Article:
The main blue run into Nendaz, next to the Alpage chair, and the red run both give the skier lots of space for a proper blast. The snow on these runs is usually in excellent condition as they are on north-facing slopes.
Ceour, from the top of La Tzoumaz bubble, is a lengthy red run with plenty of fun rollers - perfect for playing around practising your carving, switch and ollies. Watch out for the kids tobogganing at the side of the run though!
The reds from the top of Cheminée and further down into Veyonnaz are fun and flighty. Check out the blue and red runs on the other side of the ridge towards the rustic villages of Les Masses and Les Collons as well.
The Long Attelas red run from the top of the Funispace becomes a crowded motorway for those getting back into Verbier in the evening; but first thing in the day it offers some perfectly groomed wide corduroy pistes.
The Four Valleys has some of the gnarliest terrain anywhere. The infamous Bec des Rosses, which you can see from Mont Fort, is where the World Freeride Tour culminates. Skiers and snowboarders make their way down a near vertical, 800m-long run riddled with cliff drops. For those that aren't pro skiers, there are plenty of options, from black runs, to ungroomed itineraries and a multitude of off-piste possibilities. But do go with a qualified mountain guide and the proper avalanche safety equipment on powder days.
Two itinerary runs down to Siviez are Chassoure and Tortin. They are both very long, with large, compact bumps if it hasn't snowed for a while - watch out for uneven snow coverage or rocks. On a powder day these itineraries come into their own; but if they are tracked out it is worth getting a guide to take you on other routes. If you want to ski from Verbier in the direction of Nendaz, you have to ski Chassoure or you can take the gondola down.
The Mont Fort glacier has some excellent snow and one of the few genuine black runs on the Four Valleys - a steep bump run that mellows out into a wide piste for large carving turns. The views from the top are astounding. Spot the Matterhorn, the Aiguille du Midi and Mont Blanc.
A favourite run includes the itinerary Vallon D'Arby, taking you down from Lac des Vaux towards La Tzoumaz in the valley between Verbier and Nedaz. The run is marked by poles with a yellow strip at the top and it's a good place to ski when there's poor visibility. When there's powder snow, there are many variations on the itinerary route that take you into gullies and glades, and spit you out on a cat-track at the bottom.
There is a very long east-facing itinerary called L'Étegeon down from the top of the twin Greppon Blanc Lifts at 2,700m taking in over 1km of vertical. As with all itineraries, expect either bumps or powder stashes if it has recently snowed. Free buses ferry you to the village of Les Masses and run from 11.30am to 4.30pm every hour taking half an hour. Allow 20-30 mins for the run or take a taxi if you can't squeeze on the bus.
There are some decent groomed black runs on the Verbier side including the FIS from the top of the Les Attelas high-speed six-person chair called 'James Blunt' after he inaugurated it. You can also have a blast down the short, steep, rollered Lac des Vaux run.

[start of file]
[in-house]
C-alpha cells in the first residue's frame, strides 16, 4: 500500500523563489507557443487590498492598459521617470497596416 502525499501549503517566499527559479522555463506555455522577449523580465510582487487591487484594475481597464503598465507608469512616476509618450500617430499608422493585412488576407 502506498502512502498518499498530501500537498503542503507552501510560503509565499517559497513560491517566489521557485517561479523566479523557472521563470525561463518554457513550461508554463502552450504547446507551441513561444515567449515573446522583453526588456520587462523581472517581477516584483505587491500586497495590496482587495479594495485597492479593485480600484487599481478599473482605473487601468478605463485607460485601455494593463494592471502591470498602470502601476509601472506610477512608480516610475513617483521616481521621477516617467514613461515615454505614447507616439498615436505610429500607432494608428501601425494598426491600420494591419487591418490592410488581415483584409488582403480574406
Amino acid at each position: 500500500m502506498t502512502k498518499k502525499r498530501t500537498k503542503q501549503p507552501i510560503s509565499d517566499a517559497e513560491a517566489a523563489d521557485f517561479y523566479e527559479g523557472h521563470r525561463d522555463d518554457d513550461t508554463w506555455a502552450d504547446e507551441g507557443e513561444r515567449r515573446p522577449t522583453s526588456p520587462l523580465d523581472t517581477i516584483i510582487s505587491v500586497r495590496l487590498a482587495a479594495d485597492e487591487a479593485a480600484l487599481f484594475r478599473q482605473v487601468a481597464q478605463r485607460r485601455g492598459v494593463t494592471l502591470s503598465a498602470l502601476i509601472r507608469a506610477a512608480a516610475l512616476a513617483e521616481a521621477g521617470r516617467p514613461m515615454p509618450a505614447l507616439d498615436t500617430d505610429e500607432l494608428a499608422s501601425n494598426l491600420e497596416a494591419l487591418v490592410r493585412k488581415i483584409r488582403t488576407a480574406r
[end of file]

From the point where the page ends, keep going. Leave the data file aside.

The Four Valleys are home to some world-class snowboarders such as local heroes Alex Courdray and Geraldine Fasnacht for one simple reason: the backcountry riding options are almost limitless. If you have a love for powder riding, Nendaz is a good place to base yourself. Don't just follow tracks as you never know who made them - book a guide.
There are also many perfectly-corrugated pistes to swoop down, although beginners and intermediates may wish to avoid the itineraries when they are full of sizeable bumps. Intermediates will love the itineraries when it has dumped with snow.
Beginner or early intermediate snowboarders might be a little frustrated by the amount of cat tracks running out of the bottom of pistes such as the links going between the Thyon sector towards Siviez and at the bottom of Mont Fort past the Cabane Mont Fort. A head's up for advanced boarders: there is a really long cat-track is at the bottom of the Vallon D'Arbe.
For the freestylers there are two parks in Nendaz at the top of Tracouet including the Burton Progression Park. As implied in the name, this is for those wanting to improve their freestyle moves with instructors on hand for advice on Mondays between 1.45 and 4pm. See www.onthemountain.ch or call +41 (0)27 288 3131. The Nendaz Snowpark for beginners' is off the Jean-Pierre lift on the other side of Tracouet which hosts a couple of jam format competitions. There are kickers, rails and boxes to play on.
There is also a large snowpark in Verbier.
There is a Tardis-like restaurant at the top of Tracouet seating over 300 in the self-service part and around 80 in the staffed part on the first floor. There are also sun terraces. Four more self-service restaurants in the vicinity are Combatzeline, Plan du Fou, Col De Gentianes, and Chotte de Tortin. See the Télenendaz site for more info on these.
For table service and probably better value for money food, book into Les Chottes (Phone: +41 79 652 45 42), a rustic barn-style restaurant next to the T-bar of the same name in the slopes above Veyonnaz. The portions of Swiss cuisine are enormous and there's seating under the eaves on a tiny mezzanine.